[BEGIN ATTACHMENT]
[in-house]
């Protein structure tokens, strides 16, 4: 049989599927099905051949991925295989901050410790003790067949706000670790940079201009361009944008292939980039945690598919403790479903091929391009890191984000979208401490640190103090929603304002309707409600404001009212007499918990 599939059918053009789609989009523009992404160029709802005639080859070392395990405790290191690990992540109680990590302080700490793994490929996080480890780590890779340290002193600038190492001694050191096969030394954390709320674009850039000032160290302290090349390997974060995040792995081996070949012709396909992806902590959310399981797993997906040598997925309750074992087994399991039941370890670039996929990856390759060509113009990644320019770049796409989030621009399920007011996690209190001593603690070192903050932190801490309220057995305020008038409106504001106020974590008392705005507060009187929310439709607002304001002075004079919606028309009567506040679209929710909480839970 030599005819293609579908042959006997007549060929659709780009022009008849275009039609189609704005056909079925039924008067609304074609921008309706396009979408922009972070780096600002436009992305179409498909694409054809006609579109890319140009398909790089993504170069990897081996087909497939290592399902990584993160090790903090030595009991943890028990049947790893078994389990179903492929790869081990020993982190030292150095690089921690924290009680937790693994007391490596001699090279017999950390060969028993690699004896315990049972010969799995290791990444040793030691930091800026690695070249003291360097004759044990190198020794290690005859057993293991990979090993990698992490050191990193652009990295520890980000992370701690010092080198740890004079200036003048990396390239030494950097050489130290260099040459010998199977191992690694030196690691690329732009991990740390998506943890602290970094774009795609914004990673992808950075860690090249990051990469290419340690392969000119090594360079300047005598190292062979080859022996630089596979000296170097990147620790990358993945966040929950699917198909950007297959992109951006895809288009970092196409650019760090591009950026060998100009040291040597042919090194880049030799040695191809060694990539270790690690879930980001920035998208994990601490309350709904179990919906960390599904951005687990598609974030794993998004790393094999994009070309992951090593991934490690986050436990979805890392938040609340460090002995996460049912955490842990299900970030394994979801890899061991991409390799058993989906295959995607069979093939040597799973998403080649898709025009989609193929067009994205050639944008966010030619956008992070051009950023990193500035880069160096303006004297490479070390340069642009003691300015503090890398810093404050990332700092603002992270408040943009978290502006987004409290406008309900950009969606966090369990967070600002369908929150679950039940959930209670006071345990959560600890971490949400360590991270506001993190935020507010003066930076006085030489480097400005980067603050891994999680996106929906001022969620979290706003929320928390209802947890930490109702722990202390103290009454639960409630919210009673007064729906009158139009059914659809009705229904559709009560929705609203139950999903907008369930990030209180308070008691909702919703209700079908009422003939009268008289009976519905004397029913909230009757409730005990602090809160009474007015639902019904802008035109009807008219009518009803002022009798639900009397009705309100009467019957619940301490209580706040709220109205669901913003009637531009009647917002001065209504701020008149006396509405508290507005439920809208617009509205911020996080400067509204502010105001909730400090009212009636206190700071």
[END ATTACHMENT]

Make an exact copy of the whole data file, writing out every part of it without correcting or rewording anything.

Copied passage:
[in-house]
């Protein structure tokens, strides 16, 4: 049989599927099905051949991925295989901050410790003790067949706000670790940079201009361009944008292939980039945690598919403790479903091929391009890191984000979208401490640190103090929603304002309707409600404001009212007499918990 599939059918053009789609989009523009992404160029709802005639080859070392395990405790290191690990992540109680990590302080700490793994490929996080480890780590890779340290002193600038190492001694050191096969030394954390709320674009850039000032160290302290090349390997974060995040792995081996070949012709396909992806902590959310399981797993997906040598997925309750074992087994399991039941370890670039996929990856390759060509113009990644320019770049796409989030621009399920007011996690209190001593603690070192903050932190801490309220057995305020008038409106504001106020974590008392705005507060009187929310439709607002304001002075004079919606028309009567506040679209929710909480839970 030599005819293609579908042959006997007549060929659709780009022009008849275009039609189609704005056909079925039924008067609304074609921008309706396009979408922009972070780096600002436009992305179409498909694409054809006609579109890319140009398909790089993504170069990897081996087909497939290592399902990584993160090790903090030595009991943890028990049947790893078994389990179903492929790869081990020993982190030292150095690089921690924290009680937790693994007391490596001699090279017999950390060969028993690699004896315990049972010969799995290791990444040793030691930091800026690695070249003291360097004759044990190198020794290690005859057993293991990979090993990698992490050191990193652009990295520890980000992370701690010092080198740890004079200036003048990396390239030494950097050489130290260099040459010998199977191992690694030196690691690329732009991990740390998506943890602290970094774009795609914004990673992808950075860690090249990051990469290419340690392969000119090594360079300047005598190292062979080859022996630089596979000296170097990147620790990358993945966040929950699917198909950007297959992109951006895809288009970092196409650019760090591009950026060998100009040291040597042919090194880049030799040695191809060694990539270790690690879930980001920035998208994990601490309350709904179990919906960390599904951005687990598609974030794993998004790393094999994009070309992951090593991934490690986050436990979805890392938040609340460090002995996460049912955490842990299900970030394994979801890899061991991409390799058993989906295959995607069979093939040597799973998403080649898709025009989609193929067009994205050639944008966010030619956008992070051009950023990193500035880069160096303006004297490479070390340069642009003691300015503090890398810093404050990332700092603002992270408040943009978290502006987004409290406008309900950009969606966090369990967070600002369908929150679950039940959930209670006071345990959560600890971490949400360590991270506001993190935020507010003066930076006085030489480097400005980067603050891994999680996106929906001022969620979290706003929320928390209802947890930490109702722990202390103290009454639960409630919210009673007064729906009158139009059914659809009705229904559709009560929705609203139950999903907008369930990030209180308070008691909702919703209700079908009422003939009268008289009976519905004397029913909230009757409730005990602090809160009474007015639902019904802008035109009807008219009518009803002022009798639900009397009705309100009467019957619940301490209580706040709220109205669901913003009637531009009647917002001065209504701020008149006396509405508290507005439920809208617009509205911020996080400067509204502010105001909730400090009212009636206190700071």